Quackery or nonsense are so inherent to many topics you have chosen in the field of wellness, complimentary medicine etc. Many among the so called experts provide information that is even less useful than the free local papers with dozens of paper coupons that flood my mailbox at home.

You say that “We had someone opt-out today because they believe we shouldn’t include anyone who promotes complimentary or alternative medicine.”

It might be Liz Ditz, at least I know she opted out after I told her about her wisdom card (mentioned in the example above).

She told me “AIEEEE…. didn’t sign up with Organized Wisdom that I know of” She felt she was used for credulous support for homeopathy & naturopathy, because she tweets a lot about CAM. Now there are only quacks as experts left.

You say: “We disagree and believe patients should have access to multiple viewpoints as long as they are not what most everyone would consider to be quackery and so on”.

In principle, discussions and access to mulitple viewpoints is ok, except when it is complete nonsense. Furthermore, in this case, Liz was the only person that I would regard as “reliable”, but the link that you put on her wisdom card led –as I said-  to a nonsense article about homeopathic medicine ( that she would never approve of. She must have said something negative about it, but that nuance has gone. It was only the link to the paper that was on Liz’Card, not what she had said about it. Without the context,  information can become misinformation.

The example has gone, the principle hasn’t.

It is very fundamental. You can make the most fabulous tweaks and amazing filters, but it can never work without manual checking (at least with respect to the tricky topics). Furthermore, as an organization, you should define beforehand what is “credible”  and what not.

Personally I don’t belief in automatically created wisdom cards. And I don’t think people have the time to check the credibility afterwards.

As it is right now, I would change their name in “stupidity cards”. I’m sorry, but I have looked around quite a bit, and I have found no information that was useful to me (that I didn’t pick up in my normal twitter stream). I rather have a well designed and checked (mini-) wiki.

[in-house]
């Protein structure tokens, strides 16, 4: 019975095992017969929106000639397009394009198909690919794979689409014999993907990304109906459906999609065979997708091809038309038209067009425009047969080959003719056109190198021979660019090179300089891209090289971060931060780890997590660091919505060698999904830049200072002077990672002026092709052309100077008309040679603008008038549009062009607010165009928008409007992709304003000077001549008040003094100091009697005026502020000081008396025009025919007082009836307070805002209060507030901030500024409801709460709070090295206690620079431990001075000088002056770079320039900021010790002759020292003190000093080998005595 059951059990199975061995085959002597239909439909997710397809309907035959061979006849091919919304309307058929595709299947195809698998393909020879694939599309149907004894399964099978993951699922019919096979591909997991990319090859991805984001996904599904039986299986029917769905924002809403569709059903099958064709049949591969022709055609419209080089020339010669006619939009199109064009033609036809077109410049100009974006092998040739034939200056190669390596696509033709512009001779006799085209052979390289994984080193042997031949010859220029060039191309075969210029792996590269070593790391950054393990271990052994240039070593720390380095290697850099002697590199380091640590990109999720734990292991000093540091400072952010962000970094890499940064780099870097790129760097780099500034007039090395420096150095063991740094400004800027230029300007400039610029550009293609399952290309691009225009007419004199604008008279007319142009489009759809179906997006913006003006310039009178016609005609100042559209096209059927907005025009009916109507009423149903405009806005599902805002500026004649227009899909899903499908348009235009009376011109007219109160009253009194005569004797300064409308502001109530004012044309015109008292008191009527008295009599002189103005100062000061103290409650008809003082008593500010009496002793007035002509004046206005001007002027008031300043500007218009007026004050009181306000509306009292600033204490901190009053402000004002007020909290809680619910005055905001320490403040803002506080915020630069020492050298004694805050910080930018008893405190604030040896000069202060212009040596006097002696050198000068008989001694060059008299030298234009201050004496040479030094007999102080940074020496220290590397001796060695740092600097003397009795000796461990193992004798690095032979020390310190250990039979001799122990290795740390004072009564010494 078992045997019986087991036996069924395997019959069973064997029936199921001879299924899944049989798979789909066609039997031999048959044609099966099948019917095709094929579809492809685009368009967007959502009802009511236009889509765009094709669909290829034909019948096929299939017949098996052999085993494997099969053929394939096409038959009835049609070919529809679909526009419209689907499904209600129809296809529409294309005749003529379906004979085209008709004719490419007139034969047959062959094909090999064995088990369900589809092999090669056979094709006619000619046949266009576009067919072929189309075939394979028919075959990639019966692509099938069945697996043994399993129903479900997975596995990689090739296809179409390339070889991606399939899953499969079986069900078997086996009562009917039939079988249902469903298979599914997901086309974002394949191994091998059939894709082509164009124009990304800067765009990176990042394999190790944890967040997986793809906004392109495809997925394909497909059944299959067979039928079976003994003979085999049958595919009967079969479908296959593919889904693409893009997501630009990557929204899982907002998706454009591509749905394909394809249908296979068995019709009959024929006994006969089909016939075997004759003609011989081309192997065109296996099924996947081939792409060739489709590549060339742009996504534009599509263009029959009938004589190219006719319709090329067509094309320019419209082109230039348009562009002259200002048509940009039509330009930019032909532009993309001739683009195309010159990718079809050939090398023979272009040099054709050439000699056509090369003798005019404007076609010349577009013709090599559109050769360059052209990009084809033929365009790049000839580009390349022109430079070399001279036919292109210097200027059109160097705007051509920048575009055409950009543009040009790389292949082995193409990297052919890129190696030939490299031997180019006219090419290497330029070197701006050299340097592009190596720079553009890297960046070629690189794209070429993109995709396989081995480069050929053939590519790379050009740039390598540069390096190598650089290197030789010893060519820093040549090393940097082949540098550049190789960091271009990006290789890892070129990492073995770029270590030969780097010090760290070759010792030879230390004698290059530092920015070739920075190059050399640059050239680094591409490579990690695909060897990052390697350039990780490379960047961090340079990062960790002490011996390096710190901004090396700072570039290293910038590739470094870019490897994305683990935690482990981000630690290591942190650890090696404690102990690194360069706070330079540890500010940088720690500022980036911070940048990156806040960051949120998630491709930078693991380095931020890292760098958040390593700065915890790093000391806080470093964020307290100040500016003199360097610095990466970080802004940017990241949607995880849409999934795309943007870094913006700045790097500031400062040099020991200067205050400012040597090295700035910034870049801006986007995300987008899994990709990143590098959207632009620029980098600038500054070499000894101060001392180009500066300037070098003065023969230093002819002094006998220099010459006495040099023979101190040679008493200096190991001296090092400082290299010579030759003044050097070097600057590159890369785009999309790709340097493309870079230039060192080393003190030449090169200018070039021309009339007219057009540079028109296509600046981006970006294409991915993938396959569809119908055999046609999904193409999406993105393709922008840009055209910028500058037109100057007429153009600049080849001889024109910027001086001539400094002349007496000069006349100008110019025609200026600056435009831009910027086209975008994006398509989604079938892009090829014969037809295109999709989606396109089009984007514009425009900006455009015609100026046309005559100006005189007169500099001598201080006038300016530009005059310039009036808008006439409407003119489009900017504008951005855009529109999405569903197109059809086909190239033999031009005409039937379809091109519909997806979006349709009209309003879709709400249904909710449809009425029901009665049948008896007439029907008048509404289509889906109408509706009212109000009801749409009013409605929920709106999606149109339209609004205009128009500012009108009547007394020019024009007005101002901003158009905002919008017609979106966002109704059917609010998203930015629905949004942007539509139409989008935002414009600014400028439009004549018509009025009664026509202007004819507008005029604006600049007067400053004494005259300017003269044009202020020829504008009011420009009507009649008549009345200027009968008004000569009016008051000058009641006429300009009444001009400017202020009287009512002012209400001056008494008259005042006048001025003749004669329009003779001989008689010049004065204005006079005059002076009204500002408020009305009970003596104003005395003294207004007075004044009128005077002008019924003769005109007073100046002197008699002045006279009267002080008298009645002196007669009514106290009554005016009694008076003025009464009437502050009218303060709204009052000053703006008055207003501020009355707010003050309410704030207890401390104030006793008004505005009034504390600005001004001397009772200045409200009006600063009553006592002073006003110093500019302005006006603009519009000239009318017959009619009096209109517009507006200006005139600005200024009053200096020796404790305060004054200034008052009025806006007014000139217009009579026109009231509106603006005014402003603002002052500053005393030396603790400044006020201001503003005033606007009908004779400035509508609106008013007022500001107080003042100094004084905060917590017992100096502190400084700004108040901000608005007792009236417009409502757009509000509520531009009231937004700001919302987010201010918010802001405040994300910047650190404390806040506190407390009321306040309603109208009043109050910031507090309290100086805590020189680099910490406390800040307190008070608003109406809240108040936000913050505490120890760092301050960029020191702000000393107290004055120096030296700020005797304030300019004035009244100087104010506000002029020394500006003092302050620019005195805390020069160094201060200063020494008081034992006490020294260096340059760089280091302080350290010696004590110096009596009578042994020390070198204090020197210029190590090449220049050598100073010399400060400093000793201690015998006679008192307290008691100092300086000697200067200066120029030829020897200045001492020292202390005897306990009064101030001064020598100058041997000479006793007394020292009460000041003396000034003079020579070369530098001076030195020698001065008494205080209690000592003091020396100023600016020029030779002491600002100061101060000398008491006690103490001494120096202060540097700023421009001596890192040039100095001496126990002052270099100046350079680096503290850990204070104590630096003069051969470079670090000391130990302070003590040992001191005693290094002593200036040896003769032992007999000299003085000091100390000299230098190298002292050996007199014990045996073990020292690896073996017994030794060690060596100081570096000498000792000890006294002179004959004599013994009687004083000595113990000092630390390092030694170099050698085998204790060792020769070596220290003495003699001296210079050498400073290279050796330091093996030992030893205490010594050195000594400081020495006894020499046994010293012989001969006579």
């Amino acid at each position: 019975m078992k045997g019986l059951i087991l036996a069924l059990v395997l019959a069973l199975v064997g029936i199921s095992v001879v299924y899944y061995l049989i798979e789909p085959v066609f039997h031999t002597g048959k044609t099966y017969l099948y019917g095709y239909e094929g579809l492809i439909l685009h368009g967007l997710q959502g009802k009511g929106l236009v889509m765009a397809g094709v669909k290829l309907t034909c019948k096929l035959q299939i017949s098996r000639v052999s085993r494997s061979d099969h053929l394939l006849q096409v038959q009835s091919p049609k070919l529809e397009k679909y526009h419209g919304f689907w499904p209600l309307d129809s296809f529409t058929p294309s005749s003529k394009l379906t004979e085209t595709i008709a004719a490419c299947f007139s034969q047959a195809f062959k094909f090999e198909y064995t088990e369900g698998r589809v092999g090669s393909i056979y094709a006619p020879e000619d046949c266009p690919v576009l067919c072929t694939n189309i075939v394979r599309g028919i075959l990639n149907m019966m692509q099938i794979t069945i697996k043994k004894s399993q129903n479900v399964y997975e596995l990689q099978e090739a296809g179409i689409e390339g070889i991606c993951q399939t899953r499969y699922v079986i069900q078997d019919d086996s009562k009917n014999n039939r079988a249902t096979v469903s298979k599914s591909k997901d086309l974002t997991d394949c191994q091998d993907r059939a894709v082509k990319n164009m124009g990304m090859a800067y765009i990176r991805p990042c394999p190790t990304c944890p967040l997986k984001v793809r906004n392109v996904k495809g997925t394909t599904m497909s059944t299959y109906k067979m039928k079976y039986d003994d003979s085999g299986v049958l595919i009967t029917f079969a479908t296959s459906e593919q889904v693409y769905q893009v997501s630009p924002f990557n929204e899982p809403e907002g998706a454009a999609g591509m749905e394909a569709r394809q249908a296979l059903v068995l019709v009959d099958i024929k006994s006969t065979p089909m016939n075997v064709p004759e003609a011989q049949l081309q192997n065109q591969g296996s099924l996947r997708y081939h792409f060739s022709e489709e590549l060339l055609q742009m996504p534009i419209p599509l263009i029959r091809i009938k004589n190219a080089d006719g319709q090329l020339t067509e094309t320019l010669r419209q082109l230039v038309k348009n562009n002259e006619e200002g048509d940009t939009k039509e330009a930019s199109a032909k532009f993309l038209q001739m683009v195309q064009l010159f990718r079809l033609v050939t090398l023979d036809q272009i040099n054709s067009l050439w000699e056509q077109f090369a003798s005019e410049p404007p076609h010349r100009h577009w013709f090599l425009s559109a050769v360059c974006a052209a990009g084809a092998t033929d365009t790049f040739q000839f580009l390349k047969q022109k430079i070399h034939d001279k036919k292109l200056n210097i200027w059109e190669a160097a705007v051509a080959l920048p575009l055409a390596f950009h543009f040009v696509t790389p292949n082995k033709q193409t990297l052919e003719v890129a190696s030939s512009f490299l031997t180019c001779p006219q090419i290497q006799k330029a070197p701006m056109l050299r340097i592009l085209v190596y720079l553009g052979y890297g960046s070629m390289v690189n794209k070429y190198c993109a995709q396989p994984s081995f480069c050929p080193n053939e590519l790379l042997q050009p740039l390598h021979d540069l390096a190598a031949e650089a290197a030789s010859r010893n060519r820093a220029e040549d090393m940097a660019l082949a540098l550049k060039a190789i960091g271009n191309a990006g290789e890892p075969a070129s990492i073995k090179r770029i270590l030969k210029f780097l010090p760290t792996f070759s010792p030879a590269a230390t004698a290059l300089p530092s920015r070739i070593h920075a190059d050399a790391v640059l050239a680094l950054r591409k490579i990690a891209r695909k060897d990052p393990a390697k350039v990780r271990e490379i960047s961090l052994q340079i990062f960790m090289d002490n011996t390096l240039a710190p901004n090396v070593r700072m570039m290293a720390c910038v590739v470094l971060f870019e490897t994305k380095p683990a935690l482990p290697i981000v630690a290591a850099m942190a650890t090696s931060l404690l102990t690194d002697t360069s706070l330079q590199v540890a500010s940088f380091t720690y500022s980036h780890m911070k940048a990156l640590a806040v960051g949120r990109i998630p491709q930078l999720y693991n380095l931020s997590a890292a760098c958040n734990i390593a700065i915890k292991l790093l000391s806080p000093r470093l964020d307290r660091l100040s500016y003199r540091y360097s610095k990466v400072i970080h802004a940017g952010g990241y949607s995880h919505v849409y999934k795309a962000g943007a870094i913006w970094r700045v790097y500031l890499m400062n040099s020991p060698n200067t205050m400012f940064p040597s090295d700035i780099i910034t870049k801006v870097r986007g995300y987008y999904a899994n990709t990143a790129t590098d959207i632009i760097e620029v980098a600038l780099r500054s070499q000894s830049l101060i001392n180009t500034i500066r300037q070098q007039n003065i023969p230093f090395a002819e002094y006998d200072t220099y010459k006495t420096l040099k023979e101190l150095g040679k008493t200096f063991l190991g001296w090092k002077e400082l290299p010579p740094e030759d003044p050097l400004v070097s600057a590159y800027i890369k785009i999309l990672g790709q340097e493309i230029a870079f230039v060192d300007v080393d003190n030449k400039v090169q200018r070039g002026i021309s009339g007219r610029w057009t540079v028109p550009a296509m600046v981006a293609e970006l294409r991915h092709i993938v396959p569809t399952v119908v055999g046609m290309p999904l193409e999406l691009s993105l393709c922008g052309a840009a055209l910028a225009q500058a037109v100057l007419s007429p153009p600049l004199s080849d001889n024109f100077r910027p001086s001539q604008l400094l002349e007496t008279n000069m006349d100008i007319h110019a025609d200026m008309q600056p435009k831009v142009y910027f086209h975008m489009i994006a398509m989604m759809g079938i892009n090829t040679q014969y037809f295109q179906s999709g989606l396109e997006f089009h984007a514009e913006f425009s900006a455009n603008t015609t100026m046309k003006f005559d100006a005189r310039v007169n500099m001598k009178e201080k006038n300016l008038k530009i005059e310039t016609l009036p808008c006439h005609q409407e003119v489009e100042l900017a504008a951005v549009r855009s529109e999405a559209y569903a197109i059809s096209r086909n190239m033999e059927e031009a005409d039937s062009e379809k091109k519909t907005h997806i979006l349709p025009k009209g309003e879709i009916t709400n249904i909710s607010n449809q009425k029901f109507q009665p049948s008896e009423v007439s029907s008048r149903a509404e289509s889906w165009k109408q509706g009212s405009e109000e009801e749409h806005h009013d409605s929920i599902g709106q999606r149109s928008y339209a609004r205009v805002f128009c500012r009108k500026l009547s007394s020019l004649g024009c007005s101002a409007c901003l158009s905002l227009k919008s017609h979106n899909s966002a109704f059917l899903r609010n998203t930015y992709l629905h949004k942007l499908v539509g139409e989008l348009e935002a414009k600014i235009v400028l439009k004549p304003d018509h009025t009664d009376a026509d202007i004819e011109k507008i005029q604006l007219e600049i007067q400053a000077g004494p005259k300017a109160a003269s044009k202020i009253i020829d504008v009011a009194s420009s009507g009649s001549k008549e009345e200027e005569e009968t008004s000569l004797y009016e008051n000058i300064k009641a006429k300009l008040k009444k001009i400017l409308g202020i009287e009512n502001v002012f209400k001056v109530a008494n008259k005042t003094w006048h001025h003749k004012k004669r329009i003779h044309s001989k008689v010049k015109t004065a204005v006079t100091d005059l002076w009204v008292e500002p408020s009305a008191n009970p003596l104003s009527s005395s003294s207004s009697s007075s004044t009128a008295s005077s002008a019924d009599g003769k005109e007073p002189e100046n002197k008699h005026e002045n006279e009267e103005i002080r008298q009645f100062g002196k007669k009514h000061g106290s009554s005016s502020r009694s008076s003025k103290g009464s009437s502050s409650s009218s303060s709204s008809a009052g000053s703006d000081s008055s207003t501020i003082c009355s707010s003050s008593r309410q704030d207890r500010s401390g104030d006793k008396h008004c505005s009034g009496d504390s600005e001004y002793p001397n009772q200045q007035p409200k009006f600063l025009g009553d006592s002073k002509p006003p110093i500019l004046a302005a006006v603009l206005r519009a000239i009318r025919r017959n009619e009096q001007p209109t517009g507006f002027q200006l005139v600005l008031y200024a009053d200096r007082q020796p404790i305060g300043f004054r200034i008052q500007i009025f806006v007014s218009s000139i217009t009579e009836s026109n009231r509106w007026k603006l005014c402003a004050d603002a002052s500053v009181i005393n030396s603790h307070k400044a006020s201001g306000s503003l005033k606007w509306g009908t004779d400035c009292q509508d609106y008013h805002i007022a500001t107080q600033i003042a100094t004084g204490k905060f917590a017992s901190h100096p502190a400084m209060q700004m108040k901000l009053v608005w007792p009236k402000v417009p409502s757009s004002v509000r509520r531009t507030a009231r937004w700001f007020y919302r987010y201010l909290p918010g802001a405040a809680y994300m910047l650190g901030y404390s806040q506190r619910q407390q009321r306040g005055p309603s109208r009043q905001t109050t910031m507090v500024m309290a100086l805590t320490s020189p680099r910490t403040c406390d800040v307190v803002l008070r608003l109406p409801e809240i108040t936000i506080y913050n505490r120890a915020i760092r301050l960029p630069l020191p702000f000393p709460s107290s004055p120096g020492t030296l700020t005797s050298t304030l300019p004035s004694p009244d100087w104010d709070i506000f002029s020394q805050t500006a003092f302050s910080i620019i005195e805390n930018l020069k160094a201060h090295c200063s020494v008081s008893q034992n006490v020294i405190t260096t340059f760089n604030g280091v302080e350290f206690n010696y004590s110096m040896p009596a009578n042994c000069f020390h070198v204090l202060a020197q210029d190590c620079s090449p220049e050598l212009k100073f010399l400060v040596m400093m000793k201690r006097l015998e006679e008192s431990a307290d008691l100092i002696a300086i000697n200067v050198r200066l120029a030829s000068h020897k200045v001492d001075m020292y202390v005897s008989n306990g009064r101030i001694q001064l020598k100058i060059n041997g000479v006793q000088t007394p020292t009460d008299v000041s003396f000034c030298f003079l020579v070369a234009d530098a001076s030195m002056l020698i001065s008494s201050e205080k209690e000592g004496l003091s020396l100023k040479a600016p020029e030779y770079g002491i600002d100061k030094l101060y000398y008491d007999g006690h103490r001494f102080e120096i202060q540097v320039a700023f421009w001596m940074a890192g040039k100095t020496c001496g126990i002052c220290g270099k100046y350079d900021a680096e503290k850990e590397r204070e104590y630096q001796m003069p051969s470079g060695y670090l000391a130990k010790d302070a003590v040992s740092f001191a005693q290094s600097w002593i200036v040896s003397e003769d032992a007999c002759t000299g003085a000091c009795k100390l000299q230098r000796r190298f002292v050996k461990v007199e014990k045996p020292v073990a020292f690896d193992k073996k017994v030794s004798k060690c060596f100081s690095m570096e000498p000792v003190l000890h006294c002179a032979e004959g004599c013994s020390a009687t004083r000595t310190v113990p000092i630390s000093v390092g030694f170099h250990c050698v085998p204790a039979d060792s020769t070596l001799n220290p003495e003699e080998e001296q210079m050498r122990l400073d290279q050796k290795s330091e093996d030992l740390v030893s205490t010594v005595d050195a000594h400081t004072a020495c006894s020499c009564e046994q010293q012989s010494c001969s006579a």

Furthermore, I still believe that truly reliable and expert people on Twitter are “misused” because they give credibility to the non-credulous people. Often they don’t know that they are used and how they are used.

See for example the Asthma Health Center.

Dr Ves is a really an expert on this topic. But he is beaten by Allison Harkett, by number of links that is, but still…. Allison has “Diabetes, Asthma and a few more problems have meant that I have had to learn how to keep myself slim, fit and healthy.” And has the website

So there you go.

Of course a separate category is Asthma Alternative Treatments WisdomCards™, with a high score for Acai Berry for Allergic Asthma. This is clearly a link-bait story…. (I’m not going to link to it)

You can remove this as a source, but we still have many others.

We have cosmetic surgeons (not the Ramona Bates types -these are excellent), we have homeopathy, chiropraxis, herbs, slimming products etcetera.

I’ve thought about it, but I think it will never gonna work as a credible source.

Because the basis is wrong.


12 11 2010
Andrew Spong

@Unity – it’s good to hear that you’re taking this feedback on board

@Heidi – Fancying seeing you here 😀 I think you delineate the ‘on the one hand’ position perfectly.

@Jacqueline – I really appreciate your having furnished Unity with such a crushing example of why OW is failing at the moment. That @DrVes is being trumped is not a victory for people seeking information about asthma.

@Unity – This isn’t a triumphalist clarion call for the primacy of the healthcare professional’s opinion, and a concurrent belittling of the patient’s opinion on my part. You follow me, and will therefore know that I advocate transparency and democracy in the health conversation, and support the epatient movement.

However, I value accuracy and relevance above all other things. Anything that diminishes the likelihood of people seeking health information encountering the most reliable, relevant, timely and accessible data *first* is failing.

Admittedly, that includes just about every source on the web at present :). But IMO, at the moment OW is exacerbating the problem rather than helping to solve it.

I wish you well in finding ways to overcome this shortcoming.

12 11 2010

@andrew well said, thanks again

I value accuracy and relevance above all other things, too. And looking at the site more closely I come to the conclusion that given the current basis they will not succeed. I also wonder where they get their money from.

I found the example of Liz even more striking. An anti-quack was “used” to give credibility to a paper describing the usefulness of homeopathic treatment in cancer!!! (it was her link, but she probably said no positive things about it)

@all I Finally made up my mind to let my profile removed from organized wisdom.

12 11 2010

I cannot resist sharing one other Wisdom card with you.

It got a very high wisdom score and I think it is brilliant.

Have a nice weekend….

13 11 2010
Unity Stoakes

@andrew thanks for your insights. we take them to heart and action, and certainly agree that reliable, timely, and relevant information is key. As you well know, these transformative ideas (mixing experts into the process now controlled by machines) is a significant undertaking. It isn’t a failed concept, it is only a work in progress and one we know we will solve in the hopes of helping a lot of people.